Primark’s supply chain issues remind me closely of IKEA’s, specifically in terms of the dual impact of the supply side and the demand side. During the IKEA case, we discussed how the company could dramatically increase consumers’ willingness and ability to recycle by investing in convenient infrastructure. I believe Primark’s focus on soft goods (vs. IKEA’s furniture-heavy business) enables it to establish this infrastructure more easily and cheaply. You mention in your post that Primark has increased waste collection at its retail locations, but I wonder if it could have more of an impact by enabling recycling at a broader variety of locations. This could be an area where partnering with other fashion retailers, particularly fast fashion retailers with similar product lifetimes, would create a meaningful scale benefit: if Zara, H&M, and Primark partnered to create a clothing recycling infrastructure, they could collectively offer many more drop-off points and increased convenience to the consumer. This would in turn increase the availability of recycled materials on the supply side and allow Primark to reduce its reliance on costly raw materials that often have to be transported from distant locations, thereby decreasing the company’s negative impact in secondary ways.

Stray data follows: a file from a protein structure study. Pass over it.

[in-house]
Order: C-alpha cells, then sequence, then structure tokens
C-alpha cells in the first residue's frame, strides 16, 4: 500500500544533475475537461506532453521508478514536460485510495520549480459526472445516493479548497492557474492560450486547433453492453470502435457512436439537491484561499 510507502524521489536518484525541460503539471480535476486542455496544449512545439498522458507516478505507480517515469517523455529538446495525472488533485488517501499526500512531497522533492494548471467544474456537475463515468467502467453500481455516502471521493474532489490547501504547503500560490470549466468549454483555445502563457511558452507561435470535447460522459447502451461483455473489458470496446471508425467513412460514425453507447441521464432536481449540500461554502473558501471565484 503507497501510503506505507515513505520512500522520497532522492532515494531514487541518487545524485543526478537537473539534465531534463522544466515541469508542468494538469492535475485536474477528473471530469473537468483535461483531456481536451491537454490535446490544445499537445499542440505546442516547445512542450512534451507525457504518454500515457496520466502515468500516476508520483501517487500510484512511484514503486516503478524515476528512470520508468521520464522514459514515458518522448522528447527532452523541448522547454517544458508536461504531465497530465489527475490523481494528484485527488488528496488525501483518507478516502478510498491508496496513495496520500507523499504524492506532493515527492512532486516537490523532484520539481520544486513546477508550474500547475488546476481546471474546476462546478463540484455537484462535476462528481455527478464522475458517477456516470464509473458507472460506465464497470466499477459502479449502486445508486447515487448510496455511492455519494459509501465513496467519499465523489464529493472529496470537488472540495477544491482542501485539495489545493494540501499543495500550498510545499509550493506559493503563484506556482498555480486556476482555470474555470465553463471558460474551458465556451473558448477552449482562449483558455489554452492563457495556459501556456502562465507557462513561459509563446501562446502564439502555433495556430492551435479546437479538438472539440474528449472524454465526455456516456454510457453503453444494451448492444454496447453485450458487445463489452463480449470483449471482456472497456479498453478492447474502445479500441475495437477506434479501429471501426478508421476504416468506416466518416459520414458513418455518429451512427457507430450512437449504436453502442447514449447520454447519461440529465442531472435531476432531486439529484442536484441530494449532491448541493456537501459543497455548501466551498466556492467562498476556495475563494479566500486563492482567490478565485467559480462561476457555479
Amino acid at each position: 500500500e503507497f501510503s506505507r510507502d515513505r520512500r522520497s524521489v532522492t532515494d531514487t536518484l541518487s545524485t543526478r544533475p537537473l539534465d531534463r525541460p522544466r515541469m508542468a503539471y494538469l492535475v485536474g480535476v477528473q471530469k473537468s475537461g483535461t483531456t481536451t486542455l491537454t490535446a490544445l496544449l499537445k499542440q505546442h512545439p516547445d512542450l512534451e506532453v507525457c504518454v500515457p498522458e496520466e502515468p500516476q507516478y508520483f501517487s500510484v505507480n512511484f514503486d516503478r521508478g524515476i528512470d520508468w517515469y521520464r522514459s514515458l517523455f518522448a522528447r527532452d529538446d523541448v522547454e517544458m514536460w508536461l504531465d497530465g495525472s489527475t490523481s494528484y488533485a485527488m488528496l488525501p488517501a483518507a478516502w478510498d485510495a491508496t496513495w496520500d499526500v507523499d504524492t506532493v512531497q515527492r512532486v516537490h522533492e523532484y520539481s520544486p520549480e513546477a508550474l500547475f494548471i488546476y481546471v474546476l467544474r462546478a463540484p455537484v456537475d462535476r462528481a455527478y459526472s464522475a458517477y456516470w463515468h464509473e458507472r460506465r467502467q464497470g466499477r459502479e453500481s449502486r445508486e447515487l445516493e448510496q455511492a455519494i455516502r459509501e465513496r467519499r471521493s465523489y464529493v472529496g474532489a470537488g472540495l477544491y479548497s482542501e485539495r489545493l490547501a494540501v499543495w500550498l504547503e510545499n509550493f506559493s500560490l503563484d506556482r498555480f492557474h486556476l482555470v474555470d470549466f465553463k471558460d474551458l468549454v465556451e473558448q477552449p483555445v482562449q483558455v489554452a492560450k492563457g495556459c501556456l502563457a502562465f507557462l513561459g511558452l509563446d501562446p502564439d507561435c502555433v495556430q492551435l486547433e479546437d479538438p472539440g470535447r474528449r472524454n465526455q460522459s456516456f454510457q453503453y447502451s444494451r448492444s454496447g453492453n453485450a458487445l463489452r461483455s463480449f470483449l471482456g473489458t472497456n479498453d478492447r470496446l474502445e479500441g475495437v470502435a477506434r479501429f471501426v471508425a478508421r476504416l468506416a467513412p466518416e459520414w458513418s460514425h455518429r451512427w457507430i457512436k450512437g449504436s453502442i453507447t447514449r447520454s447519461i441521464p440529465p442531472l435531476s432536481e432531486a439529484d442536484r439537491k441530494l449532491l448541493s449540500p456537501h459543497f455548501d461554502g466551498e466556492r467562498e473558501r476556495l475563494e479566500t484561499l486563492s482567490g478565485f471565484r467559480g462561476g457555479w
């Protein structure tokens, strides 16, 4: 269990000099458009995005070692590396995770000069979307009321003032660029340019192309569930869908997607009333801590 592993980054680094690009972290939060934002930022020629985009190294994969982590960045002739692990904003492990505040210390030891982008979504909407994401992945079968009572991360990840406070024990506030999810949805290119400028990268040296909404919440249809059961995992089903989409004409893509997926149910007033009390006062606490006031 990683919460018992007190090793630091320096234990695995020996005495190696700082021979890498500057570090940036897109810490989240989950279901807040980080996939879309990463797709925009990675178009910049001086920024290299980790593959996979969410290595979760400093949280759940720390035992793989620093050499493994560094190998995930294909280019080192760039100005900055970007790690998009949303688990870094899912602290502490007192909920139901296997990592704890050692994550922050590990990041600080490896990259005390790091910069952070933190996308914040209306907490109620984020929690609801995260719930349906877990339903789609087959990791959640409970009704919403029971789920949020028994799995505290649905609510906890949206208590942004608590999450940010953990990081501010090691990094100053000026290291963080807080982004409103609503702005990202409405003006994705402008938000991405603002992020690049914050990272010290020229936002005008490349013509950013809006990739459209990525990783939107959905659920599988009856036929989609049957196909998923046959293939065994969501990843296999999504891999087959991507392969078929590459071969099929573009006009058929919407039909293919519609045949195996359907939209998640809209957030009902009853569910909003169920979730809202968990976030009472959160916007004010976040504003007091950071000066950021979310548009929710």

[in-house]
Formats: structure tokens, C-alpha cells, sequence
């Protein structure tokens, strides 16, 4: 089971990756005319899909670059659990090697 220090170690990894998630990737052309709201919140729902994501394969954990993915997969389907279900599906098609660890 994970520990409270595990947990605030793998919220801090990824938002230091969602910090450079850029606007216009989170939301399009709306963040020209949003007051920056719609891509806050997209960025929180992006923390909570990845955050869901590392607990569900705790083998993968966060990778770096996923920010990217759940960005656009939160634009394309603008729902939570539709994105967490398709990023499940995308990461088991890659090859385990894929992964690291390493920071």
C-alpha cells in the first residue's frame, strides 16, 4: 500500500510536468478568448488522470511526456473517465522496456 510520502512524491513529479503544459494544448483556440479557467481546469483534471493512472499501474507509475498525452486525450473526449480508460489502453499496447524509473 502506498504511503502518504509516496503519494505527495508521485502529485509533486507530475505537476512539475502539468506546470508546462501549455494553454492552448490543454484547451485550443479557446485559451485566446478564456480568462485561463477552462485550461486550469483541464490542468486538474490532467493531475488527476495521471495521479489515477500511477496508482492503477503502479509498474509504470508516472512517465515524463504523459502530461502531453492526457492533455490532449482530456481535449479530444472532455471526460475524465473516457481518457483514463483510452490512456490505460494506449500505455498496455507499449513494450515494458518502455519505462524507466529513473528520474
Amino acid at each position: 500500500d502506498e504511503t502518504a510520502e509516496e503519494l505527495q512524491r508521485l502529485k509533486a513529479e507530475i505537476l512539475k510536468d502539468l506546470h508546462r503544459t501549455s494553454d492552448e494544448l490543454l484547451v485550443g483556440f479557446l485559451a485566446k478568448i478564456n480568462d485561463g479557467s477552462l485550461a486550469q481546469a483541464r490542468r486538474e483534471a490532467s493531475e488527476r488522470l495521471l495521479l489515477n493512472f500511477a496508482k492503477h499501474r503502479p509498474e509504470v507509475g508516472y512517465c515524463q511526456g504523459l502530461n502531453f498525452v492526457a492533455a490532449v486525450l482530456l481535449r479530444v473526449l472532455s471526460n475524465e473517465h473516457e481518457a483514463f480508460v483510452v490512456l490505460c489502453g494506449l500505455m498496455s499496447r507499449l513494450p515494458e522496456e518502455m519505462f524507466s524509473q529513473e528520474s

5. Thanks for the post Shelby! It’s great to hear about companies like Primark that are not usually in the media spotlight for these sorts of issues. You brought up the point that the commitment to sustainability is equally on consumers as it is on company management. I wonder whether Primark could be more explicit about where its products are sourced from – and educate their customers in-store. One company that comes to mind is Eberjay ( Although it’s an e-commerce play, the company has made ‘customer education’ on sustainability issues part of its core value proposition, while at the same time, maintaining (relatively) low prices. Perhaps Primark could learn something from them about consumer education and willingness to pay? Transparency in their supply chain may seem risky, but I think consumers would appreciate a move like this from a mass-market brand.

Leave a comment